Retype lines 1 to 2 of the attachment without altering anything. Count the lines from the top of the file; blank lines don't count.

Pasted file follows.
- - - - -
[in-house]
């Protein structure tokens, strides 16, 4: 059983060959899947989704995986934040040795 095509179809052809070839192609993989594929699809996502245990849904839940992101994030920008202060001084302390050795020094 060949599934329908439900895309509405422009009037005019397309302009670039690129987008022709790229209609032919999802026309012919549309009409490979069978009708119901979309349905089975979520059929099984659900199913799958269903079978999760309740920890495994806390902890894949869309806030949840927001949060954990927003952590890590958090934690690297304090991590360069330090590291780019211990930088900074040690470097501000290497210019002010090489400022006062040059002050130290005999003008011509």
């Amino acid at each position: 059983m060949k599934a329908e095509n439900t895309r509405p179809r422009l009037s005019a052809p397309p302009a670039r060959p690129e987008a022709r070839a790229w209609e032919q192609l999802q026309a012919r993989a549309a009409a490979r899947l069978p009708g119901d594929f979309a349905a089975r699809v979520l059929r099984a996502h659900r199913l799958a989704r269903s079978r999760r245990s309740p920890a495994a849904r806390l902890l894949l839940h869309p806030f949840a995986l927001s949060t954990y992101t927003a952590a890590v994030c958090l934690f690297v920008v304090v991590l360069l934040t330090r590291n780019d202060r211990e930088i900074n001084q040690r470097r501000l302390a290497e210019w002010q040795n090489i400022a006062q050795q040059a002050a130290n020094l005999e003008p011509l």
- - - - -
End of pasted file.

[in-house]
């Protein structure tokens, strides 16, 4: 059983060959899947989704995986934040040795 095509179809052809070839192609993989594929699809996502245990849904839940992101994030920008202060001084302390050795020094 060949599934329908439900895309509405422009009037005019397309302009670039690129987008022709790229209609032919999802026309012919549309009409490979069978009708119901979309349905089975979520059929099984659900199913799958269903079978999760309740920890495994806390902890894949869309806030949840927001949060954990927003952590890590958090934690690297304090991590360069330090590291780019211990930088900074040690470097501000290497210019002010090489400022006062040059002050130290005999003008011509």